SEATTLE — Teachers in Washington state's largest school districts are still negotiating union contracts, with just a few weeks until the first day of class.
More than 100 school districts statewide are still in negotiations, according to the Washington Education Association.
Teachers in Seattle Public Schools (SPS), the state's largest district, are asking for another round of pay raises saying they need to keep up with the increasing cost of living in the city.
They also want improvements in recruiting and retention of educators of color, as well as more support services for students.
“We have more kids in trauma, we have more kids with anxiety, we really need those supports, family support workers, psychologists, that do more than just testing, an increase in nursing, those are the supports that our kids really need,” said Phyllis Campano, president of the Seattle Education Association (SEA).
SEA said it is at the bargaining table with SPS every day this week.
“Things are moving along slowly. I think we're pretty far apart in where we think the district is in their budget,” Campano said.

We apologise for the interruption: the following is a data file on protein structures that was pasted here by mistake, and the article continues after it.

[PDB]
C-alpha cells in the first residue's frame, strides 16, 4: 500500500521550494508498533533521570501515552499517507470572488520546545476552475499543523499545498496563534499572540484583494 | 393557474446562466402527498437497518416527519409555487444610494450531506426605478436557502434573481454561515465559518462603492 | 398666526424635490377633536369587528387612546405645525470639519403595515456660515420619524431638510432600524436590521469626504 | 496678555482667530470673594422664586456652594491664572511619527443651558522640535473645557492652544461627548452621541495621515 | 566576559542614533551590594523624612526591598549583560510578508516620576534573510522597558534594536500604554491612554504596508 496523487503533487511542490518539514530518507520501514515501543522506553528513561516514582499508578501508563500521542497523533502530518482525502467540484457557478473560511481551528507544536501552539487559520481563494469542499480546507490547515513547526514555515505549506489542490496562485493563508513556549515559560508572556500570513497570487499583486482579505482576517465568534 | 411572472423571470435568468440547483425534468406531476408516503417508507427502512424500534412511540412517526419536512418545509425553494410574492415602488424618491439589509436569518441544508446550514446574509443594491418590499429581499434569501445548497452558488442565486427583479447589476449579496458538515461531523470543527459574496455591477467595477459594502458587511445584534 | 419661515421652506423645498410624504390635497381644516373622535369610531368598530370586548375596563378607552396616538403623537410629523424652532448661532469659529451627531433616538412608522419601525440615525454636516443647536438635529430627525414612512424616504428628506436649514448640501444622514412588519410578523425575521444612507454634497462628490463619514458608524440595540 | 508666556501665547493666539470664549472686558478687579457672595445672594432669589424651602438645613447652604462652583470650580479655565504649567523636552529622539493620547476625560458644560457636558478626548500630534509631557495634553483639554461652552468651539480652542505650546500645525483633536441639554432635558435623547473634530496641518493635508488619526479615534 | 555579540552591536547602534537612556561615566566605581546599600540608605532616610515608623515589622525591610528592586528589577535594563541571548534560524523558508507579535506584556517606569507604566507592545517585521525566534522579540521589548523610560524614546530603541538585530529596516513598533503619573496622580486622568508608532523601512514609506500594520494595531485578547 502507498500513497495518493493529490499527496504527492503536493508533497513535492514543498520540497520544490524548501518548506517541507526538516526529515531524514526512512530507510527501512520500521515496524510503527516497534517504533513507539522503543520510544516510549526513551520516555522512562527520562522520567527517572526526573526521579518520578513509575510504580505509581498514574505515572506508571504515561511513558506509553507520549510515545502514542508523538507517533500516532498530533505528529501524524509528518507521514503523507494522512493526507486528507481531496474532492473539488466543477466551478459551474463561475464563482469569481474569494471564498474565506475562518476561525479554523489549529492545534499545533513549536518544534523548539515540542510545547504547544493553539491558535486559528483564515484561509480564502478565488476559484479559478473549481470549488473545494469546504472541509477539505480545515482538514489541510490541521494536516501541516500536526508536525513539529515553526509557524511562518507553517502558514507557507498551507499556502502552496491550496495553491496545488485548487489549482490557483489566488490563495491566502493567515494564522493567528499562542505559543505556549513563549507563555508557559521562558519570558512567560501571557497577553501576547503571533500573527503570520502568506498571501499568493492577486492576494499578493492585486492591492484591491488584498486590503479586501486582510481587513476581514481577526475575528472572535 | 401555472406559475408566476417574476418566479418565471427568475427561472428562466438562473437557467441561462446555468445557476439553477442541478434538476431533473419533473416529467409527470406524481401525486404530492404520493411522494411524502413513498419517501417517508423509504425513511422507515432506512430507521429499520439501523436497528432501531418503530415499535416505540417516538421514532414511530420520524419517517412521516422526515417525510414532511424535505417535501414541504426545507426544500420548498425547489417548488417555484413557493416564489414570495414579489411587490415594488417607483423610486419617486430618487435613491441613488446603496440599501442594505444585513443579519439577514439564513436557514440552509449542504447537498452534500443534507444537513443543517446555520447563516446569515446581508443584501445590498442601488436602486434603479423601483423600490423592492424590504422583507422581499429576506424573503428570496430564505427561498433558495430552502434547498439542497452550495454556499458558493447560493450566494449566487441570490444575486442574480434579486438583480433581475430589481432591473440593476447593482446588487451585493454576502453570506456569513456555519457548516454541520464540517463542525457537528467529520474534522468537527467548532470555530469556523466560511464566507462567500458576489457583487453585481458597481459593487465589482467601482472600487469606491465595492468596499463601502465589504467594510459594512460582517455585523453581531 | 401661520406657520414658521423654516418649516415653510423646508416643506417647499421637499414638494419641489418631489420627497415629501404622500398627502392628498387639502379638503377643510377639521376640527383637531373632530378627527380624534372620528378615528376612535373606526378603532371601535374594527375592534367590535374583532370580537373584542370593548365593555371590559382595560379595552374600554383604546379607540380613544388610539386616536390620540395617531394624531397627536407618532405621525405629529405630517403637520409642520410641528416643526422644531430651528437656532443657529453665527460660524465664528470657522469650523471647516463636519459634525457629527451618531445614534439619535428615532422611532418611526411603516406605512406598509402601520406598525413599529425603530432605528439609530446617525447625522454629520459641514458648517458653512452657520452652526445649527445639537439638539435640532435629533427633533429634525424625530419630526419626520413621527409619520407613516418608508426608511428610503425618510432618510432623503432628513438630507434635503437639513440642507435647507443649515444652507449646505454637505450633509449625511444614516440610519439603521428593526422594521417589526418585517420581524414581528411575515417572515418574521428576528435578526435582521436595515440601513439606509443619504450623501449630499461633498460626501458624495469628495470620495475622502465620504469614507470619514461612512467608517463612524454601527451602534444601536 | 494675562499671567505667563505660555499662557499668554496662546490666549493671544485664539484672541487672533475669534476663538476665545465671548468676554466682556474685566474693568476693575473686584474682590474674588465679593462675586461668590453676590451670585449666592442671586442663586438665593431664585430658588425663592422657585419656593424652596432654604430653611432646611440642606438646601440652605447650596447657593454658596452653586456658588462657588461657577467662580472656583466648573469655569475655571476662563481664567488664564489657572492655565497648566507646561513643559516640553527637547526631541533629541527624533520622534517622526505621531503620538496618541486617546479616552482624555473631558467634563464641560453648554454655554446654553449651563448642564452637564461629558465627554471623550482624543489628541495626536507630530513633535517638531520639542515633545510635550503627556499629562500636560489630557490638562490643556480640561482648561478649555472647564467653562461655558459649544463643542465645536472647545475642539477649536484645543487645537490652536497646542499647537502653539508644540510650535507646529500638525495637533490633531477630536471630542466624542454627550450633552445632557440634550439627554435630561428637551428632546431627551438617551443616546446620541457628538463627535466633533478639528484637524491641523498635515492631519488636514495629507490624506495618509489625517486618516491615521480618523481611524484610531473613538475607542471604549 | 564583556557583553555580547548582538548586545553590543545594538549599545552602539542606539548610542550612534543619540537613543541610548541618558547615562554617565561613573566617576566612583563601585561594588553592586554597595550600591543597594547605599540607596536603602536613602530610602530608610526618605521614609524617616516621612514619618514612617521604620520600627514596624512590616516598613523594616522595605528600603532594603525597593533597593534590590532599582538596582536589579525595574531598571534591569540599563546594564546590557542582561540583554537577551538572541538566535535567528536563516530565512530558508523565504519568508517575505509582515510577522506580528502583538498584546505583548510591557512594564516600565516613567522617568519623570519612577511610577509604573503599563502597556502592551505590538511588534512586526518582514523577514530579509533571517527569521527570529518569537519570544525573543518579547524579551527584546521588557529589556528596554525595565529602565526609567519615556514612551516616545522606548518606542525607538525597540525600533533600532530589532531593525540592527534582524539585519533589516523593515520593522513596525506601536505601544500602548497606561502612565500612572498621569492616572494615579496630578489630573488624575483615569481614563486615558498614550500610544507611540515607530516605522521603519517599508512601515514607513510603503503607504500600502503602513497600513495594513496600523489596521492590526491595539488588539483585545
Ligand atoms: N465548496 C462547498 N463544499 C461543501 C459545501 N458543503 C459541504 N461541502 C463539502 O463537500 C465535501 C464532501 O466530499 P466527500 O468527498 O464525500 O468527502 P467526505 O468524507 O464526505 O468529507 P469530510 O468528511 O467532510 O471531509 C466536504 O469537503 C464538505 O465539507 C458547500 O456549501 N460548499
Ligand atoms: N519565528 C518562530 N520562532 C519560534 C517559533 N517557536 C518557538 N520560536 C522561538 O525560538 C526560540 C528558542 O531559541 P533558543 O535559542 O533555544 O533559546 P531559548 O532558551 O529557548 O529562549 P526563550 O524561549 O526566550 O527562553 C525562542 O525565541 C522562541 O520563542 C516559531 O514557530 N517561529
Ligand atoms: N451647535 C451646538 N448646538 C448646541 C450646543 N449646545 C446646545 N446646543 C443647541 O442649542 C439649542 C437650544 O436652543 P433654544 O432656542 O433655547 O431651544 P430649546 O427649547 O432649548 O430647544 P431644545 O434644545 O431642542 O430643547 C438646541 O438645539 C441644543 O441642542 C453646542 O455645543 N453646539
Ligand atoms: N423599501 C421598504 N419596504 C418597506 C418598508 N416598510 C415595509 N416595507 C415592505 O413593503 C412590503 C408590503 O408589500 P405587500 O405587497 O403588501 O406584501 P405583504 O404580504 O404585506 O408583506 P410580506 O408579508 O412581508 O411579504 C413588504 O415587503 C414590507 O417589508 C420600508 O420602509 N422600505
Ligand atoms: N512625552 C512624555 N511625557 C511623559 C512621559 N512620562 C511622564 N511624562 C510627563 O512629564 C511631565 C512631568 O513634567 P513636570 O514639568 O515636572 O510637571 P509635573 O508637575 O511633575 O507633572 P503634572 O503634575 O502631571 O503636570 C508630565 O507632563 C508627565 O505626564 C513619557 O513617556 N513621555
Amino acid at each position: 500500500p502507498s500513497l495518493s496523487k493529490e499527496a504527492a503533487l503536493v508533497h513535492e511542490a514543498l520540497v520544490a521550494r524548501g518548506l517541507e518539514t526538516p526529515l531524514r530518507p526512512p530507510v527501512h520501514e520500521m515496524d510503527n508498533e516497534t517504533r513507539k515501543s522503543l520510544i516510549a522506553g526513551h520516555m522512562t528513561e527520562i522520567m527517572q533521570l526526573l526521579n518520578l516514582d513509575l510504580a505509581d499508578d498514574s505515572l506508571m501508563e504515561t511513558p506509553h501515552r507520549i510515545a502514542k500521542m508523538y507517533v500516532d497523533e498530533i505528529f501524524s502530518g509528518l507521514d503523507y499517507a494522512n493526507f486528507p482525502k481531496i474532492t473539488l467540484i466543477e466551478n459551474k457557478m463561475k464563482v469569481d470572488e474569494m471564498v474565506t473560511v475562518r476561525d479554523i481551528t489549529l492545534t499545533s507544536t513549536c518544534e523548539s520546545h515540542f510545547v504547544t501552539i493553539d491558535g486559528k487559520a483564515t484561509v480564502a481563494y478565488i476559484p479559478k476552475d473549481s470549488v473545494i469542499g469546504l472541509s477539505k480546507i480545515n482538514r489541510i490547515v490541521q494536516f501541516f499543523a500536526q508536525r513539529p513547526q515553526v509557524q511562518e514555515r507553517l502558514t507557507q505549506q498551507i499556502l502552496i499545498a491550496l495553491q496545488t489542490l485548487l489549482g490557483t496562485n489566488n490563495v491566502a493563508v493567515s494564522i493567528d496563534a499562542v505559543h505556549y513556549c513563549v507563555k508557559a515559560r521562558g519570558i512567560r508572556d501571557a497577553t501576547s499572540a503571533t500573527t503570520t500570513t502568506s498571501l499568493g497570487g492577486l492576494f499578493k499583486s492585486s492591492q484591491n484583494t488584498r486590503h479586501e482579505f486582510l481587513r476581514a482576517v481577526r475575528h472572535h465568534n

SPS teachers received a 10.5% salary increase last year. A first-year teacher with a master’s degree earns $69,800 for the school year, according to the district.
“We are actively comparing our salaries to neighboring districts and have every intention of remaining competitive, but we have to balance that against what we can afford and our fiscal responsibility. We must ensure we don’t negatively impact students, especially those furthest from educational justice, with cuts to vital programs and services,” the district said in a statement.
Teachers in Tacoma Public Schools are negotiating topics other than pay since compensation is already settled for this year as part of the 2018 deal, the Tacoma Education Association (TEA) said.
Educators are trying to get smaller class sizes and improvements to student safety, such as window blinds to obscure the view of a potential active shooter during a school lockdown.
Tacoma teachers went on strike last year amid an impasse with the district, forcing families to scramble for childcare when the first day of class was delayed.
When asked about the possibility of another strike, TEA President Angel Morton responded that there was “really no likelihood of a strike at all.”
“We’re making good progress,” said district spokesperson Dan Voelpel.